Letters from our readers.
Feb. 13 1998 3:30 AM

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Mad About Jew

In Jeffrey Goldberg's "My Nanny Problem," he notes: "By contrast, the image of Jewish men has undergone a renovation in recent years. Nebbishness has alchemized into sensitivity. Take the Paul Reiser character on Mad About You. He's whiny and feminized, but women tell me they find him doting and caring (me, I just see the whiny, feminized part)."

Reiser's character on Mad About You, Paul Buchman, is supposed to be Italian. When Paul and Jamie get married, it's a nondenominational ceremony. Is he Jewish? That's left up in the air. You might say, "Well, he sounds Jewish," or "The actor is Jewish," or "Mel Brooks and Sid Caesar played his uncles," but that skirts the issue, which is how Jews are portrayed on television. To that end, you might say that the conspicuous absence of Jewish issues is the problem. But the complaint in the article is not that TV shows feature too few male Jews. If it were, Mad About You would just be one more in a line of shows presenting evidence of that. Your complaint is about how Jewish men are portrayed on television. Mad About You is not all that useful as evidence precisely because Jewish issues are absent from the show.

--Rich GoldbergSilver Spring, Md.


My Klanny Problem

I would rather not sound like a member of the PC police, but Jeffrey Goldberg talking about his opposition to Jews marrying gentiles in "My Nanny Problem" strikes me as almost racist, and definitely xenophobic. Although he did not offer any reasons for his stance, the only plausible ones would run along the same lines as those offered for white people not marrying blacks or Asians, etc. It is patently offensive on almost all levels. I cannot imagine anything of this sort being allowed in any magazine of decent stature if it were David Duke or Louis Farrakhan upset about an interracial couple on television. I have been a reader of Slate almost from the inaugural issue, and while I am rarely disappointed with what I read, any more of this sort of BS may cost you a potential subscriber. And even if that were not an issue, I am still disappointed with the editorial staff for allowing this sort of manure to published!

--Milton Christopher ApplingIrvington, N.J.



In Michael Lewis' "Losers," about Silicon Valley's culture of forgiving failures, he makes reference to a friend of mine:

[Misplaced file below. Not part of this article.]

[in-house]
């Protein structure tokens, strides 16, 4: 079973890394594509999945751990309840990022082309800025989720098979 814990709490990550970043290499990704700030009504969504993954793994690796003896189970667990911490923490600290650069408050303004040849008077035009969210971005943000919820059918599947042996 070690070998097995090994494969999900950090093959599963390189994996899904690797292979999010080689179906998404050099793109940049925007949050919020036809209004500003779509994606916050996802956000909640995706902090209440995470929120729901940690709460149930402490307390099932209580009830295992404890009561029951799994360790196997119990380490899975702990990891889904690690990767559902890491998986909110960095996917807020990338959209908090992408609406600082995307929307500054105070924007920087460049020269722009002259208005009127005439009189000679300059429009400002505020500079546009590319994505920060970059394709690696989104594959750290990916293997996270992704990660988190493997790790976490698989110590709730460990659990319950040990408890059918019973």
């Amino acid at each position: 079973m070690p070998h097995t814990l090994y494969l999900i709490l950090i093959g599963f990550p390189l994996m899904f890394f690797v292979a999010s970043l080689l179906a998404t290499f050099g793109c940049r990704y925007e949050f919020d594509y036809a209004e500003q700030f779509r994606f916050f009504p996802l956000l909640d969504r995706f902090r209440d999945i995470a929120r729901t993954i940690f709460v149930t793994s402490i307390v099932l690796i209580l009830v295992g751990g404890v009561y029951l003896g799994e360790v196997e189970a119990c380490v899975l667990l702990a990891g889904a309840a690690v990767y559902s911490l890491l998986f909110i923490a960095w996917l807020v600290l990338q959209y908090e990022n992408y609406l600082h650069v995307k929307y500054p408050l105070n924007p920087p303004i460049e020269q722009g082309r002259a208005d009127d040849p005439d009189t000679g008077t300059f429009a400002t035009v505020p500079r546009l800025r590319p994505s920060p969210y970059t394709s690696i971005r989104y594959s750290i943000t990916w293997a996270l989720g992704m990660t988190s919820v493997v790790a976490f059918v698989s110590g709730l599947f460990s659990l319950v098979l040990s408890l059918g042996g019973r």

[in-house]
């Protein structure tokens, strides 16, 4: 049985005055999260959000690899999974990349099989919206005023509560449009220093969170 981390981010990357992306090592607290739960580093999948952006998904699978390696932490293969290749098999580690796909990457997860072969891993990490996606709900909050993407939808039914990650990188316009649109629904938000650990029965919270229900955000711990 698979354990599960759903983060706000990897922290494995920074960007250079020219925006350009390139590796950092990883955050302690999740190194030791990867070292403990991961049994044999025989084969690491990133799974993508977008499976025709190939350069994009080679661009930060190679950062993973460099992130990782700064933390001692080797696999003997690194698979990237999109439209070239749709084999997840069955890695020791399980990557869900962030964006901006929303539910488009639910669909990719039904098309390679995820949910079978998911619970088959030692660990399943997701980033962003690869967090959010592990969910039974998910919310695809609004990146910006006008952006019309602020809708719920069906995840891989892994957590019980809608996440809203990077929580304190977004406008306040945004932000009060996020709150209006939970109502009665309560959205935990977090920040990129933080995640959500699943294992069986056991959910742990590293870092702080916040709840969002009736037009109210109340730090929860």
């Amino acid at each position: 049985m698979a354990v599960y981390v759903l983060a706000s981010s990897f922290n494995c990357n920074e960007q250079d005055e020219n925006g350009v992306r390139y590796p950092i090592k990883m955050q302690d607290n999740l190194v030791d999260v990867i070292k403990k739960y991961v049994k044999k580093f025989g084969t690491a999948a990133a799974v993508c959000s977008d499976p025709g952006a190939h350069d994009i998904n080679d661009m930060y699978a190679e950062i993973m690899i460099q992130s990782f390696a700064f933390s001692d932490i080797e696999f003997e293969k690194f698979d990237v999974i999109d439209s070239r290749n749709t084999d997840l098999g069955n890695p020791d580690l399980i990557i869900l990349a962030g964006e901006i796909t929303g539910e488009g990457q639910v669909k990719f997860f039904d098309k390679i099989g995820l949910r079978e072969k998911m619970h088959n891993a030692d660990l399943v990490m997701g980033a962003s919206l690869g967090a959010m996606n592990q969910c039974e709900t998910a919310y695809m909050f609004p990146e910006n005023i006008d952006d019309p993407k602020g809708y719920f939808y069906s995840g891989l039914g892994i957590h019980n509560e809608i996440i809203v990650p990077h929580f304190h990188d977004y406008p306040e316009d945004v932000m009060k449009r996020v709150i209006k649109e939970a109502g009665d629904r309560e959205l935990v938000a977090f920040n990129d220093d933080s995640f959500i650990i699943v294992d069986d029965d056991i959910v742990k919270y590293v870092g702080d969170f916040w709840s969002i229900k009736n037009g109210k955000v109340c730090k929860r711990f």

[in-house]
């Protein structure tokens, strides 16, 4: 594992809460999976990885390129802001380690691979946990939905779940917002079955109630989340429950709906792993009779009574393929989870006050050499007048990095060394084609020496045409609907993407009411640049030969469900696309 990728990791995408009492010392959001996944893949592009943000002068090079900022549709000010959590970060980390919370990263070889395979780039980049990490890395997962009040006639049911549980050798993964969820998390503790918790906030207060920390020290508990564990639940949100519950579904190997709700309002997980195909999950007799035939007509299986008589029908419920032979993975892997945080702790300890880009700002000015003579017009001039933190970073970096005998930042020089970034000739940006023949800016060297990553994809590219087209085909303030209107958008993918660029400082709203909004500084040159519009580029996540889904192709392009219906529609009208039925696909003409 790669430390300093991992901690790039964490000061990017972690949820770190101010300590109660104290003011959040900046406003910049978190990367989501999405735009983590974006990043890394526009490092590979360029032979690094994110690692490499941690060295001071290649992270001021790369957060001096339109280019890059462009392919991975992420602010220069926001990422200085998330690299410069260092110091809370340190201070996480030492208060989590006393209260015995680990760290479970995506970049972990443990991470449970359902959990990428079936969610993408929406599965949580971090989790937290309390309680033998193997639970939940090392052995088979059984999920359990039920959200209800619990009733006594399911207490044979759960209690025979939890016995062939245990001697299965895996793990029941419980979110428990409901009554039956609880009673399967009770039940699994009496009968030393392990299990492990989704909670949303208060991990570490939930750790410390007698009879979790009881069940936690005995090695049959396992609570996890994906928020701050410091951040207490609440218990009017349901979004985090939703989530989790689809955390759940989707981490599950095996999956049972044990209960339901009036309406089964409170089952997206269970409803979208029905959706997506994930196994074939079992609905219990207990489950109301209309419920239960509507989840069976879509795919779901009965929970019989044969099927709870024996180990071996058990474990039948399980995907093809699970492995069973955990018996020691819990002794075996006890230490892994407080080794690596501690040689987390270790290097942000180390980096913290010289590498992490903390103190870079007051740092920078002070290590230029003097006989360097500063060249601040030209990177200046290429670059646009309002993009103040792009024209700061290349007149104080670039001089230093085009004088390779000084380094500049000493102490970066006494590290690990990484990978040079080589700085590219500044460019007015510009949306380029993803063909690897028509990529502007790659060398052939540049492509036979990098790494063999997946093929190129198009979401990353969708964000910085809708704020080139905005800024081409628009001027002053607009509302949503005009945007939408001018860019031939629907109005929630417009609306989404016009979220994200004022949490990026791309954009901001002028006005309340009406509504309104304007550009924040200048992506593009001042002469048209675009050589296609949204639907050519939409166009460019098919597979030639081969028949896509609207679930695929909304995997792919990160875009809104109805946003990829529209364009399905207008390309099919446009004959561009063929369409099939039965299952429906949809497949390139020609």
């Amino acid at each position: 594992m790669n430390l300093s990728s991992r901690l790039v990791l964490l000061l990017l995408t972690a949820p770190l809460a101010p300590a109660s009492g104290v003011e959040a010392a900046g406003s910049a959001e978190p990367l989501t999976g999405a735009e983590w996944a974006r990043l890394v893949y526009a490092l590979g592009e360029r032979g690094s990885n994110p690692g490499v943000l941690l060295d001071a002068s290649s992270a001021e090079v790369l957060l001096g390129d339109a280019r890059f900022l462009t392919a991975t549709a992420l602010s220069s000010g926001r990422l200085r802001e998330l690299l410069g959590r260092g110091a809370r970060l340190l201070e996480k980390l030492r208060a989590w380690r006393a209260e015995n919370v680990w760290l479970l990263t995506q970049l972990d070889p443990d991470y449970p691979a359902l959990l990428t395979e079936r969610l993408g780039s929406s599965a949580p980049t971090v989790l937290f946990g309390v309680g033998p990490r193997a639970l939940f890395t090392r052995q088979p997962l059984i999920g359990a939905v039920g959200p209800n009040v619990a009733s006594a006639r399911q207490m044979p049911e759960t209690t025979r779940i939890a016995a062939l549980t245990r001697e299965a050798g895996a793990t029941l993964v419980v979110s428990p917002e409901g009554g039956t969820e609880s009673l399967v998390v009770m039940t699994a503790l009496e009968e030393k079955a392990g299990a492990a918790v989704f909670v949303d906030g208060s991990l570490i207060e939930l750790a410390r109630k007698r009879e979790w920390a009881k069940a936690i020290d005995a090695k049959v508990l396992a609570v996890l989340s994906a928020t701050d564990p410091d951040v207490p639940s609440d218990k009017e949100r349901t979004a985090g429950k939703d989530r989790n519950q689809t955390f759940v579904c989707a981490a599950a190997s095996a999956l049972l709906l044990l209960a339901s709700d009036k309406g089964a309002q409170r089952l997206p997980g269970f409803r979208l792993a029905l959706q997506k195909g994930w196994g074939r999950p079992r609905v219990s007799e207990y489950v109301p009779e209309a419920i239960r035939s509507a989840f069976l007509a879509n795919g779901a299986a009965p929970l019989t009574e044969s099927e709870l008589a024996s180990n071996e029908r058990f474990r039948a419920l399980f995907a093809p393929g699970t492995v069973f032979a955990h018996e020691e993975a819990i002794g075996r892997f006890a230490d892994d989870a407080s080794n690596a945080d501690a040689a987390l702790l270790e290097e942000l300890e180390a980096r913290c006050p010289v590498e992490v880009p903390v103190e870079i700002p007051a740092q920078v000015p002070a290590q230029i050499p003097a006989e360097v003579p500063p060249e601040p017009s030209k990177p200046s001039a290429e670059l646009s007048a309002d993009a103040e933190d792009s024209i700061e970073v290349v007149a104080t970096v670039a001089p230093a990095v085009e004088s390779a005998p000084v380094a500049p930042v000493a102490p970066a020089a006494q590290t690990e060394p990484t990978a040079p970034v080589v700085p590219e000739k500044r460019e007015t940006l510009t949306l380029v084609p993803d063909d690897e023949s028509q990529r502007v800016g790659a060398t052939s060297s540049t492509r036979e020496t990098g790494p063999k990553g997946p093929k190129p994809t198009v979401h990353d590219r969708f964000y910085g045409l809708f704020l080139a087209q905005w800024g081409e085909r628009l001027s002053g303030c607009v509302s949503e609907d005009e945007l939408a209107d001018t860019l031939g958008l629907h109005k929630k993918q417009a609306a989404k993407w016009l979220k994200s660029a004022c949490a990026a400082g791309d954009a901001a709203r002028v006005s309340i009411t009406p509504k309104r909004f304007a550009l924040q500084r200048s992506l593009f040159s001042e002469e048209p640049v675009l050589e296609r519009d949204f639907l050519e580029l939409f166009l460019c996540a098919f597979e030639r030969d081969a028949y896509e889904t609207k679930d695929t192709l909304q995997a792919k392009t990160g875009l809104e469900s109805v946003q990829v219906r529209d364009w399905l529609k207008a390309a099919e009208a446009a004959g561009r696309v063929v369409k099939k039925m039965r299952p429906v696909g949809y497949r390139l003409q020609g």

A few weeks ago, a Stanford business-school student wrote a gently mocking article in the school newspaper about his summer job on Wall Street and then found himself instantly blackballed from job interviews by every Wall Street firm.

While I hope many of your readers have had the opportunity to read the e-mail version of Tim's (the student's) article, Lewis is completely wrong about the blackballing. Tim has not only been invited to interview at several bulge-bracket firms, he has been warmly received, even by those he lampooned.

Our lesson for today, kids: Brand is everything--go to Stanford if you can.


--Joel Yarbrough

Car Berater

I have followed James Q. Wilson and James Howard Kunstler's "Dialogue" on cars with interest. Wilson certainly seems to have both the better case and the more reasonable tone. Nonetheless, there is some merit in Kunstler's complaints about the ills of sprawl.

May I point out that sprawl is to a large extent the fault of our current local tax system? If we replaced the current property tax on land and buildings with a tax falling solely on the value of land, vacant lots in cities and along the roads leading out of them would be built upon, instead of held for speculation. Then people could live closer to where they work and shop, burn less gasoline when they commute by car, and more often be able to walk. A denser population would also make mass transit more feasible.


--Nicholas Rosen

The Talking Cure

I was irritated at Christopher Benfey's criticism, in "True Confessions" (his review of Ted Hughes' Birthday Letters), of the idea that Sylvia Plath might have been helped by a psychiatrist. Is it really such a strange idea that a suicidally depressed person might benefit from treatment of some kind? I suspect Benfey feels that her early death by suicide was somehow ordained, and has something to do with her status as a poet. This is the kind of sentiment that contributed to her death, and to Hughes' many years of silence.

--Dan KrashinHonolulu


Slate received several letters mourning the retirement of "Dear Prudence," a weekly advice column.

I am dismayed to hear of Prudence's return to her needlework. It is not that I am against needlework. I frequently engage in it myself when stumped by the complexity of an algorithm. It is just that Prudence's advice is Slate's best--some might say only good--facet. Please don't let her leave.

--Dismayed in IowaIowa City, Iowa

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